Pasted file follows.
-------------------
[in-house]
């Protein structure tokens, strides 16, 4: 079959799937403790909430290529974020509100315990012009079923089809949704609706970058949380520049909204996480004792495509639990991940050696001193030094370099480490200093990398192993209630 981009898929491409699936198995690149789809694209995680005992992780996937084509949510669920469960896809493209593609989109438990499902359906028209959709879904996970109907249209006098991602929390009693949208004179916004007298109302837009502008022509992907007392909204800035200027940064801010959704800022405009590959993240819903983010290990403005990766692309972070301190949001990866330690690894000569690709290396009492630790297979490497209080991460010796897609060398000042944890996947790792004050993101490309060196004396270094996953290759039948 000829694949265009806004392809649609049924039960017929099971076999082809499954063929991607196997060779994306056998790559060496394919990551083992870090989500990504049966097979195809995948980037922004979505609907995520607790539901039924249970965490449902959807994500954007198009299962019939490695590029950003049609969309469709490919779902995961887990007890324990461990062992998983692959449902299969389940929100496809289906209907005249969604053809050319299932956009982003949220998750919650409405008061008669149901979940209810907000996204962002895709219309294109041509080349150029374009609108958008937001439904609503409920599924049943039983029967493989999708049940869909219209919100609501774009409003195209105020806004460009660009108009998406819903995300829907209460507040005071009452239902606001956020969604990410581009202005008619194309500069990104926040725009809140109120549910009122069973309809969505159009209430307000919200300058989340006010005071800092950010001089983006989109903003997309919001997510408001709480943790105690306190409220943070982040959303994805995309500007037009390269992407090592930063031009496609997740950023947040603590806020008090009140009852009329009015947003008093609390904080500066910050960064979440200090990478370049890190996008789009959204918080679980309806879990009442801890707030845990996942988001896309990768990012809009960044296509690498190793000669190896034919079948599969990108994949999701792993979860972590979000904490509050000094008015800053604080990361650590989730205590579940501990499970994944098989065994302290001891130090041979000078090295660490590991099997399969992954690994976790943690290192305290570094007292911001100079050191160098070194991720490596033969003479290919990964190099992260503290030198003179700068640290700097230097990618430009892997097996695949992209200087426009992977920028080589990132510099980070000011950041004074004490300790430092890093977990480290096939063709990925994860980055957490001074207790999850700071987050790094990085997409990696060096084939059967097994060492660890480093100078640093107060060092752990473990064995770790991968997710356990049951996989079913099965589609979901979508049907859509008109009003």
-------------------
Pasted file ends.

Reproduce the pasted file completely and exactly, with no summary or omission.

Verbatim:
[in-house]
């Protein structure tokens, strides 16, 4: 079959799937403790909430290529974020509100315990012009079923089809949704609706970058949380520049909204996480004792495509639990991940050696001193030094370099480490200093990398192993209630 981009898929491409699936198995690149789809694209995680005992992780996937084509949510669920469960896809493209593609989109438990499902359906028209959709879904996970109907249209006098991602929390009693949208004179916004007298109302837009502008022509992907007392909204800035200027940064801010959704800022405009590959993240819903983010290990403005990766692309972070301190949001990866330690690894000569690709290396009492630790297979490497209080991460010796897609060398000042944890996947790792004050993101490309060196004396270094996953290759039948 000829694949265009806004392809649609049924039960017929099971076999082809499954063929991607196997060779994306056998790559060496394919990551083992870090989500990504049966097979195809995948980037922004979505609907995520607790539901039924249970965490449902959807994500954007198009299962019939490695590029950003049609969309469709490919779902995961887990007890324990461990062992998983692959449902299969389940929100496809289906209907005249969604053809050319299932956009982003949220998750919650409405008061008669149901979940209810907000996204962002895709219309294109041509080349150029374009609108958008937001439904609503409920599924049943039983029967493989999708049940869909219209919100609501774009409003195209105020806004460009660009108009998406819903995300829907209460507040005071009452239902606001956020969604990410581009202005008619194309500069990104926040725009809140109120549910009122069973309809969505159009209430307000919200300058989340006010005071800092950010001089983006989109903003997309919001997510408001709480943790105690306190409220943070982040959303994805995309500007037009390269992407090592930063031009496609997740950023947040603590806020008090009140009852009329009015947003008093609390904080500066910050960064979440200090990478370049890190996008789009959204918080679980309806879990009442801890707030845990996942988001896309990768990012809009960044296509690498190793000669190896034919079948599969990108994949999701792993979860972590979000904490509050000094008015800053604080990361650590989730205590579940501990499970994944098989065994302290001891130090041979000078090295660490590991099997399969992954690994976790943690290192305290570094007292911001100079050191160098070194991720490596033969003479290919990964190099992260503290030198003179700068640290700097230097990618430009892997097996695949992209200087426009992977920028080589990132510099980070000011950041004074004490300790430092890093977990480290096939063709990925994860980055957490001074207790999850700071987050790094990085997409990696060096084939059967097994060492660890480093100078640093107060060092752990473990064995770790991968997710356990049951996989079913099965589609979901979508049907859509008109009003």